Magazine article The Spectator

Mind Your Language

Magazine article The Spectator

Mind Your Language

Article excerpt

MR TIMOTHY Birch, from Queensland, by way of a New Year's game (the post is slow from Noosa Heads) challenges me to define 13 words beginning with ch without recourse to a dictionary. They are chalaza, challah, champerty, chance medley, characin, charley horse, chibouk, chiliad, chimera, chino, choli, chorion and chrestomathy.

Well, I only got four from this dumb-crambo. As promised, chance medley was a good one; it is nice to learn from the dictionary that Milton misused it. Perhaps we can return to that another time, for I was also surprised by chino. I'd assumed it was a sort of trade name for trousers. It turns out to be a generic name for khaki twill, from the American Spanish for 'toasted'; the OED first notes it being used in 1943.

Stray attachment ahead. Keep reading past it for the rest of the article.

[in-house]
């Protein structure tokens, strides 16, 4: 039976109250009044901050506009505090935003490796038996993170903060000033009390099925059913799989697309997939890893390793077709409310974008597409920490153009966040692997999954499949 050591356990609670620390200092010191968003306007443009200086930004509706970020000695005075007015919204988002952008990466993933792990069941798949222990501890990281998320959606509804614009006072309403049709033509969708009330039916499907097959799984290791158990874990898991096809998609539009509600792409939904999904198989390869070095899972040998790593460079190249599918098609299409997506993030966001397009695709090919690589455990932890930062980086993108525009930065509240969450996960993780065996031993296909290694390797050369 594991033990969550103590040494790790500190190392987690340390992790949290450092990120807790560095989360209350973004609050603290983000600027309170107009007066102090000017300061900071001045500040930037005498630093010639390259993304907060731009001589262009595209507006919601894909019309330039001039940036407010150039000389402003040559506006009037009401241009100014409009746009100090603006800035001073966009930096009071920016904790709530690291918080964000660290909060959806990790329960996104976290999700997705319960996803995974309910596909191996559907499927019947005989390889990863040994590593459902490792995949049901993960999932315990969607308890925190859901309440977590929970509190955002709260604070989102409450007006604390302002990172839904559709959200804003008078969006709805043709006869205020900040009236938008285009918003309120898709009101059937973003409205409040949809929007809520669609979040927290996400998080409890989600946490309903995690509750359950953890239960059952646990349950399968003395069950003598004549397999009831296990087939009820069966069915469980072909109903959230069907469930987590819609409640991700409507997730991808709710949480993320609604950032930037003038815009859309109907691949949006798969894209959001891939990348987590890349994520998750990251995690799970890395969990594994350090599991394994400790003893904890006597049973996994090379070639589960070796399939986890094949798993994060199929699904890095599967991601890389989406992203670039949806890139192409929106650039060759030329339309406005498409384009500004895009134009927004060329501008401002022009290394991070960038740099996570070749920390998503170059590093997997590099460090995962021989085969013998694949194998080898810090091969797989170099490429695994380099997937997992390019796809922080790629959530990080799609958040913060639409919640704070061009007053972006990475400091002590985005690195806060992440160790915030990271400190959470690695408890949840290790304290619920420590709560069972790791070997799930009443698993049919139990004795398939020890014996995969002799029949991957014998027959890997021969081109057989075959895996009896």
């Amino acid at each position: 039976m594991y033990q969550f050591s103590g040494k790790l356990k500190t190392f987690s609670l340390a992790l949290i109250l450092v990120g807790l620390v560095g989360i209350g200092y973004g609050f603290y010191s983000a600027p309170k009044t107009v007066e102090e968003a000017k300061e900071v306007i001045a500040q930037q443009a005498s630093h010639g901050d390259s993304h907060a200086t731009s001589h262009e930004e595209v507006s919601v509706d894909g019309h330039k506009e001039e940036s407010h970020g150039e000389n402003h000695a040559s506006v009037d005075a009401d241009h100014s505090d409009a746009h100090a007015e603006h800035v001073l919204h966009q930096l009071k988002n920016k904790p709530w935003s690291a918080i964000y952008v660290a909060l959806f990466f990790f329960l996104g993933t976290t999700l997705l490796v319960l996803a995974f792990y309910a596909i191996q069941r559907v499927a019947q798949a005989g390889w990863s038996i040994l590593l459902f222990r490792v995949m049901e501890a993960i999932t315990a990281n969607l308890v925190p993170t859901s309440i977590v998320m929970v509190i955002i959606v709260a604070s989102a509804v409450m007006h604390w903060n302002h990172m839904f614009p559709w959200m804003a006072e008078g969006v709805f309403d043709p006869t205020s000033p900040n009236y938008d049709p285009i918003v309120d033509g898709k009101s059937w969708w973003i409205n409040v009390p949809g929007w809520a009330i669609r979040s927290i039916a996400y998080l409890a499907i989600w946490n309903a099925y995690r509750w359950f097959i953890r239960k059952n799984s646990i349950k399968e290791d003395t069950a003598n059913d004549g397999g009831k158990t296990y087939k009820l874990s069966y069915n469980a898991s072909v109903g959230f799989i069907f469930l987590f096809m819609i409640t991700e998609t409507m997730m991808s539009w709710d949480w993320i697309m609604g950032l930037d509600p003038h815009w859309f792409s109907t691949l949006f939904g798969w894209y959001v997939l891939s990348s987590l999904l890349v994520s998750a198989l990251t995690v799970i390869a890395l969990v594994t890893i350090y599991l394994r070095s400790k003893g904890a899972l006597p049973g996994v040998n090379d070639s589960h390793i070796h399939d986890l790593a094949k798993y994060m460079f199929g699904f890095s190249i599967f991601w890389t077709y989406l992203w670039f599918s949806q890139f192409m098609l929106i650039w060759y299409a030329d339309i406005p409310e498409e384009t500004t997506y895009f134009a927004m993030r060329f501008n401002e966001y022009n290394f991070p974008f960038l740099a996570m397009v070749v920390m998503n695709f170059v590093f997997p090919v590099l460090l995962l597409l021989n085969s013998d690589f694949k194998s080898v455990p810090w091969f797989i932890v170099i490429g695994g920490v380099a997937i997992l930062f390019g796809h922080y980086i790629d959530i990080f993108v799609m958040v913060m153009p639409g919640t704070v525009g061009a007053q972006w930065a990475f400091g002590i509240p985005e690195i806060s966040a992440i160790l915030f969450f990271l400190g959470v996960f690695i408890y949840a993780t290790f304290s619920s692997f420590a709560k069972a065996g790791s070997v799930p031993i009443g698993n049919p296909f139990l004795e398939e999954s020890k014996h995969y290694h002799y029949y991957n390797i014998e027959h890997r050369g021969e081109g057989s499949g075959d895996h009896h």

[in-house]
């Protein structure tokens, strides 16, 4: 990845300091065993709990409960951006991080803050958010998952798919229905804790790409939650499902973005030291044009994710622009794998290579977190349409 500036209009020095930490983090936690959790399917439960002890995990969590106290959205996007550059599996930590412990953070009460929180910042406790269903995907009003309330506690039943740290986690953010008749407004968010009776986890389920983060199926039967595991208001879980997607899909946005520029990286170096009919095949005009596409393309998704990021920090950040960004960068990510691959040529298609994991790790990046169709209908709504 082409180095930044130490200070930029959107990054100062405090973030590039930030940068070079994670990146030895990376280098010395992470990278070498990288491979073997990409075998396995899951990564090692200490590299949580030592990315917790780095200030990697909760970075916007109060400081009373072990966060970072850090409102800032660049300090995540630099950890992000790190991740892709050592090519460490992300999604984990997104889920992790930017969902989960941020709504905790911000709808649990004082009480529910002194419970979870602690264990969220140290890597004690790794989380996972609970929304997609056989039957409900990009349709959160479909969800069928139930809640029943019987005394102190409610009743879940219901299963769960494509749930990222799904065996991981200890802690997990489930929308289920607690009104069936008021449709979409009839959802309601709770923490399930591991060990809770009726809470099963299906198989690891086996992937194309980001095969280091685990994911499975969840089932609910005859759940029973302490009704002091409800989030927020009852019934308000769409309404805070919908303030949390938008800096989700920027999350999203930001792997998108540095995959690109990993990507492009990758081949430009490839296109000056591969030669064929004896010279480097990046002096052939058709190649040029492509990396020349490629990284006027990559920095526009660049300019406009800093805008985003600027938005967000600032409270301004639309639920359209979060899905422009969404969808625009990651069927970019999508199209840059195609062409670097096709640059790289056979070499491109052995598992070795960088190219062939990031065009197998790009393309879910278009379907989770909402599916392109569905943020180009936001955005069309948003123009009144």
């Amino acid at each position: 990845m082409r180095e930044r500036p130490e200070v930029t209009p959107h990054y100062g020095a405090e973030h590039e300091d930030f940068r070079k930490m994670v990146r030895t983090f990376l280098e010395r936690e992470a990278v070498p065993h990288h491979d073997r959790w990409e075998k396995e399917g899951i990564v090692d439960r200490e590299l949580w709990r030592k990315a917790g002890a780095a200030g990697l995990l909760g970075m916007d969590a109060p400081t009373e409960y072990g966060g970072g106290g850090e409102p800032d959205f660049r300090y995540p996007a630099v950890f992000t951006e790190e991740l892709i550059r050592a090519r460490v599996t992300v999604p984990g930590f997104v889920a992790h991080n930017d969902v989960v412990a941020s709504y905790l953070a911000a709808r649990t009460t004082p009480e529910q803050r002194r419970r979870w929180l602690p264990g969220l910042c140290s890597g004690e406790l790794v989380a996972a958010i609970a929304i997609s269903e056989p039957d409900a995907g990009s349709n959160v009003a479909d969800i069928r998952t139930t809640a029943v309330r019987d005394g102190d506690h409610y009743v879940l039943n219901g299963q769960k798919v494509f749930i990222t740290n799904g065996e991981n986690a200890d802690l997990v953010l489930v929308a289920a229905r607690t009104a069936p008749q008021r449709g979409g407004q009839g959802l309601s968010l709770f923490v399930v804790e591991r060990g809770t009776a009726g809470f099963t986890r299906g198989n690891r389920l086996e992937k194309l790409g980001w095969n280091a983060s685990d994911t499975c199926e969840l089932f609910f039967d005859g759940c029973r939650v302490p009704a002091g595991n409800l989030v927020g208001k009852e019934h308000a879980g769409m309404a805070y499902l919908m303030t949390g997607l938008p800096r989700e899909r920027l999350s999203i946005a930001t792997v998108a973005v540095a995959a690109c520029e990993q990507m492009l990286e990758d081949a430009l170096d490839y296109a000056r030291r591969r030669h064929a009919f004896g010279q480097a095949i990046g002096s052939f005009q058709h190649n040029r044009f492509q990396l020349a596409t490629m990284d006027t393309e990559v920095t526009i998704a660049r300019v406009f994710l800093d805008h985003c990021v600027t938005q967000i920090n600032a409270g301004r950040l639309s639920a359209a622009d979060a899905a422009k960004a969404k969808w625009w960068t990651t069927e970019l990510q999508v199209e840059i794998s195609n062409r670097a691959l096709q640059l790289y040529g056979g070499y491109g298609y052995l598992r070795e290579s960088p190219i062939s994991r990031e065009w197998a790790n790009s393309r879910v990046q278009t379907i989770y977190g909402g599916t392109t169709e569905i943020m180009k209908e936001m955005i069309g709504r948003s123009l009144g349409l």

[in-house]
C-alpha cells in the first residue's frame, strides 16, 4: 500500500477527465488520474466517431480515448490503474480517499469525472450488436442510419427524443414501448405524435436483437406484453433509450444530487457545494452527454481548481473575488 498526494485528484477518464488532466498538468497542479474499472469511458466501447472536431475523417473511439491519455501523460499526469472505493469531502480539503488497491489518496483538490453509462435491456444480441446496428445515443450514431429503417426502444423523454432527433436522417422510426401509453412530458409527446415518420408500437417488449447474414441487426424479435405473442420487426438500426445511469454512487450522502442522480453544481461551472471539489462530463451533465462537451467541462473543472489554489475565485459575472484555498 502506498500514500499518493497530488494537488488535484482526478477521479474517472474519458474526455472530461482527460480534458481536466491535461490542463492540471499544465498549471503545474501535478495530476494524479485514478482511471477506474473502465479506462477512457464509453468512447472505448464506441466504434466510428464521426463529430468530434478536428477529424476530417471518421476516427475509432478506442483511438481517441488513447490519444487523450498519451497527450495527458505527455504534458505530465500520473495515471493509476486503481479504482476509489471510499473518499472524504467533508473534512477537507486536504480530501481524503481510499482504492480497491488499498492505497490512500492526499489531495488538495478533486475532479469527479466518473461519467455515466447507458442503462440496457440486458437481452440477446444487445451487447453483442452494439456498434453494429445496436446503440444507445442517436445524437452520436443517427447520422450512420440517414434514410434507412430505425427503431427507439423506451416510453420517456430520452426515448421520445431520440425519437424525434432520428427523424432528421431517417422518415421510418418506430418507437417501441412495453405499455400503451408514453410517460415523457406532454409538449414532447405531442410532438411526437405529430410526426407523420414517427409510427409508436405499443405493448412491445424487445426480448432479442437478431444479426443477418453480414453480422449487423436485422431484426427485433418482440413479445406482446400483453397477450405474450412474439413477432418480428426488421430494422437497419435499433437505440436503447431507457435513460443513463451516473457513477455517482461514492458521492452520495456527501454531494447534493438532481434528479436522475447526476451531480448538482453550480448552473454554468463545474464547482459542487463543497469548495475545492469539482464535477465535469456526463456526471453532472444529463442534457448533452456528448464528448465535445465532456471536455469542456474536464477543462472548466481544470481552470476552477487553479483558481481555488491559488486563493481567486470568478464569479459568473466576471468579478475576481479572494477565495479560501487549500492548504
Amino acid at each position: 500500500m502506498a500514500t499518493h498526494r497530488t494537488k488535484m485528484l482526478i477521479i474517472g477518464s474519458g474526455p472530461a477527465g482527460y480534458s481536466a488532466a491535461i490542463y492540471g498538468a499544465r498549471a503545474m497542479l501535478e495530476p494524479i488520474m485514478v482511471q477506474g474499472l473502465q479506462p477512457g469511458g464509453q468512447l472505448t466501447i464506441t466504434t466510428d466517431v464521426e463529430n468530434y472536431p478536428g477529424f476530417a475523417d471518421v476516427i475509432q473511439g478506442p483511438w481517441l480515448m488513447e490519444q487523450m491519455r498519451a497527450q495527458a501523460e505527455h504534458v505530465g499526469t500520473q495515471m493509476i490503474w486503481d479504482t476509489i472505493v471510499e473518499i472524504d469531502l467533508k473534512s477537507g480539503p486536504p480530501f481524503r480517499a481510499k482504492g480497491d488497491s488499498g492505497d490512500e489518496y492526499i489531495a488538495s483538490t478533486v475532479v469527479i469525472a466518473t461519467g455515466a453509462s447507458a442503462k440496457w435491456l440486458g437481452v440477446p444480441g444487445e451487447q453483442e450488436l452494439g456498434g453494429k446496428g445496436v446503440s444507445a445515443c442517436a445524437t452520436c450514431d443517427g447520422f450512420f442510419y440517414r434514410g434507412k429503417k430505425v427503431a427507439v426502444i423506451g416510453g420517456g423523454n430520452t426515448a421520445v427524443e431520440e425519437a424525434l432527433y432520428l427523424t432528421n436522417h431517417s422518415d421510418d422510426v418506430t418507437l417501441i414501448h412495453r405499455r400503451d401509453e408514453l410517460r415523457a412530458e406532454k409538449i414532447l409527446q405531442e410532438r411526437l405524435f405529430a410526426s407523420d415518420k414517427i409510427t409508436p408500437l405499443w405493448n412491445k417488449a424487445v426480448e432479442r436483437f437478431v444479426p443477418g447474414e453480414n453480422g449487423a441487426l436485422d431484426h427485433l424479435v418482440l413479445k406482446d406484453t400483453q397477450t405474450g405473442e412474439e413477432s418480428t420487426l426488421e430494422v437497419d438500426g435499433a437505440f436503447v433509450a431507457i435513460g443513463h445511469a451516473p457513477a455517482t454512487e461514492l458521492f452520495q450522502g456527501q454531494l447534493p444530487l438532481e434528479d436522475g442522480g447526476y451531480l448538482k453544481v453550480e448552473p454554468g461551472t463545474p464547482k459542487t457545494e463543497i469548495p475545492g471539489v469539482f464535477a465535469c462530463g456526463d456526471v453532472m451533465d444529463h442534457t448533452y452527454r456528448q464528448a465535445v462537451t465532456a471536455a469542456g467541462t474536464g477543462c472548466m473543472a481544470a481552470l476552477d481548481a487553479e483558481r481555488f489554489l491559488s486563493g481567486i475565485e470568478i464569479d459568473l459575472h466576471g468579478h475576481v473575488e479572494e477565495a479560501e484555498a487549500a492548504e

I discovered from the anthropologist Michael Kenny that chino is also the Spanish for what they call spoof in Soho; I bet Mr Birch didn't know that. Chino can mean 'a pebble', which figures, but the game is usually played with coins now, and, put simply, is based on guessing how many the opponent has in his hand. In Spain I first saw it being played in a bar in Toro, on the Duero, on a Friday night.

Now we're on the Hispanic trail, I would like to ask Mr Birch what the English is for crotorar, `to make a noise like a stork [with its beak]'. …

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